For many of us, Labor Day marks the end of summer. Vacations have come and gone, and school children begin a new school year. Historically, however, Labor Day – established in 1894 – was meant to celebrate the economic and social contributions of workers and their families, and to honor the dignity of work.
“Work,’’ Pope Francis recently stated, “is fundamental to the dignity of a person…it gives one the ability to maintain oneself, one’s family, to contribute to the growth of one’s own nation.”
Recent years haven’t been good economically to families in America. Despite indicators of some modest recovery, the economy has still not improved the standard of living for many. Millions remain unemployed or underemployed, and many have given up their search for work. More than half the jobs in America pay less than $27,000 per year, and more than 46 million people live in poverty despite having a job. The economy is simply not creating enough jobs to allow workers to provide for themselves or their families, creating a dangerously wide gap of economic inequality in America.
Like Pope Francis, Pope Benedict XVI previously warned of the dangers of this economic inequality in his encyclical, Caritas in Veritate, saying, “The dignity of the individual and the demands of justice require, particularly today, that economic choices do not cause disparities in wealth to increase in an excessive and morally unacceptable manner, and that we continue to prioritize the goal of access to steady employment for everyone….”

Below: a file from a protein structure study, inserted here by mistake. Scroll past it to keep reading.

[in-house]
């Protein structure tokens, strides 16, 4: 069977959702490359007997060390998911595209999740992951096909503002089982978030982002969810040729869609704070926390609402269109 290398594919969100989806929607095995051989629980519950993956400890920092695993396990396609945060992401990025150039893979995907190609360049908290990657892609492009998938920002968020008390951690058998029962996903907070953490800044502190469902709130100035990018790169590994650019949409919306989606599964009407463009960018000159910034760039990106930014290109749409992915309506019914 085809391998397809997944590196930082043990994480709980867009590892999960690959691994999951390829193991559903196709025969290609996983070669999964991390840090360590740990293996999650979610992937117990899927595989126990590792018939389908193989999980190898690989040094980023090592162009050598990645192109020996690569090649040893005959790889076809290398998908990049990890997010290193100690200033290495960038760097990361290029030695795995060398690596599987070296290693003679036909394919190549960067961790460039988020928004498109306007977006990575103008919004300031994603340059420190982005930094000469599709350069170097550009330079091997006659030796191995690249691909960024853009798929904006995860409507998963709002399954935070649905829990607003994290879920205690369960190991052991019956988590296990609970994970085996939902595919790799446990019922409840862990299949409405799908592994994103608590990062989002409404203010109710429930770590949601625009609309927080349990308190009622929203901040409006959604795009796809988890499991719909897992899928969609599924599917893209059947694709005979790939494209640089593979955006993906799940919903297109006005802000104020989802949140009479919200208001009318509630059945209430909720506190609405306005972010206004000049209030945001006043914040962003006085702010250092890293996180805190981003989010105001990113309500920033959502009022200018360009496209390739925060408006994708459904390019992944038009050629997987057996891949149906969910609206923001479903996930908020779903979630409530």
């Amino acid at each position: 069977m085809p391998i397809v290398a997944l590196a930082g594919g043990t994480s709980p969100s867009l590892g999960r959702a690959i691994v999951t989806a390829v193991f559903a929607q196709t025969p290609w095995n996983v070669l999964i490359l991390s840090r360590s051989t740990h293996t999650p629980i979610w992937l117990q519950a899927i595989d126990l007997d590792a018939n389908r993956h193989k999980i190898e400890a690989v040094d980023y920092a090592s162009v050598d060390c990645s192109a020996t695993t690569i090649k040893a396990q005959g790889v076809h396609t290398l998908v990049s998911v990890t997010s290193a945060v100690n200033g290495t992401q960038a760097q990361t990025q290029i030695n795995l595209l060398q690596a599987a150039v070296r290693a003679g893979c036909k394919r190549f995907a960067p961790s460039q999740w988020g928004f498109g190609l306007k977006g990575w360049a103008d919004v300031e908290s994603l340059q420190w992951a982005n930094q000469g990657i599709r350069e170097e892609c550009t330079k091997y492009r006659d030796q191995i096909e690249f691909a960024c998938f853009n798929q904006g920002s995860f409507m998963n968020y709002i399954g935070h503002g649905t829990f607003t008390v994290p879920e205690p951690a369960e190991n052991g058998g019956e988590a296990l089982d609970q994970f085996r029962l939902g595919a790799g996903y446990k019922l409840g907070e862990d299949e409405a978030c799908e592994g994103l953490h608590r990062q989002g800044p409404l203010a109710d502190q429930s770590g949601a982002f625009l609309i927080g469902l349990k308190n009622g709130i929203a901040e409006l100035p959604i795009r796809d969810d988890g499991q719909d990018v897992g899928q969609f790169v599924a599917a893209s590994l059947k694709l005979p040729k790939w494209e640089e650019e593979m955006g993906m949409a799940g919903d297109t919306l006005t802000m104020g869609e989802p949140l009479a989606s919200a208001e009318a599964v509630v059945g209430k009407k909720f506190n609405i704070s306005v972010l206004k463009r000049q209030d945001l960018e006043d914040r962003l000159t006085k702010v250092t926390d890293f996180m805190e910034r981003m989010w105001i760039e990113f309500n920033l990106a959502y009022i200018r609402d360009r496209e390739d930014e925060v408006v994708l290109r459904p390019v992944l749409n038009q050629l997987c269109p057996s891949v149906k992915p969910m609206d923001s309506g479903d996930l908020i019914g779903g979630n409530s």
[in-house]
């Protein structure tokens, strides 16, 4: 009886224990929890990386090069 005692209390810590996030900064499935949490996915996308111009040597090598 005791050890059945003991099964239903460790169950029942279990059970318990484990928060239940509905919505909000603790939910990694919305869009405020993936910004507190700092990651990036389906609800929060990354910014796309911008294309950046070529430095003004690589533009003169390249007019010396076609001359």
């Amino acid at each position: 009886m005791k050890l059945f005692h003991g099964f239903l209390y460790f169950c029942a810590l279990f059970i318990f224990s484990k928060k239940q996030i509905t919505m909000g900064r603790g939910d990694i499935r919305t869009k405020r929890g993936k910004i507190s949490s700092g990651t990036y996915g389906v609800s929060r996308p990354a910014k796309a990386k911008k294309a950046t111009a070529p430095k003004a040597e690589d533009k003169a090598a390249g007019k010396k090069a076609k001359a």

In their Labor Day statement, the U.S. Bishops remind us that as we celebrate summer’s end with friends and family, we should also reflect on the gift of labor, and how we can work to advance the dignity and rights of workers. How can we promote opportunities for growth and development and support “private enterprises that…create decent jobs, contribute to the common good, and pay just wages?” How do we advocate for an adequate safety net for jobless workers and their families and those who cannot work? Finally, the Bishops urge us this Labor Day to “support immigration policies that bring immigrant workers out of the shadows to a legal status and offer them a just and fair path to citizenship, so that their human rights are protected and the wages for all workers rise.”
This Labor Day, let’s renew our commitment to promote the dignity of the human person by supporting work that is honorable, pays just wages, and recognizes the God-given dignity of the working person.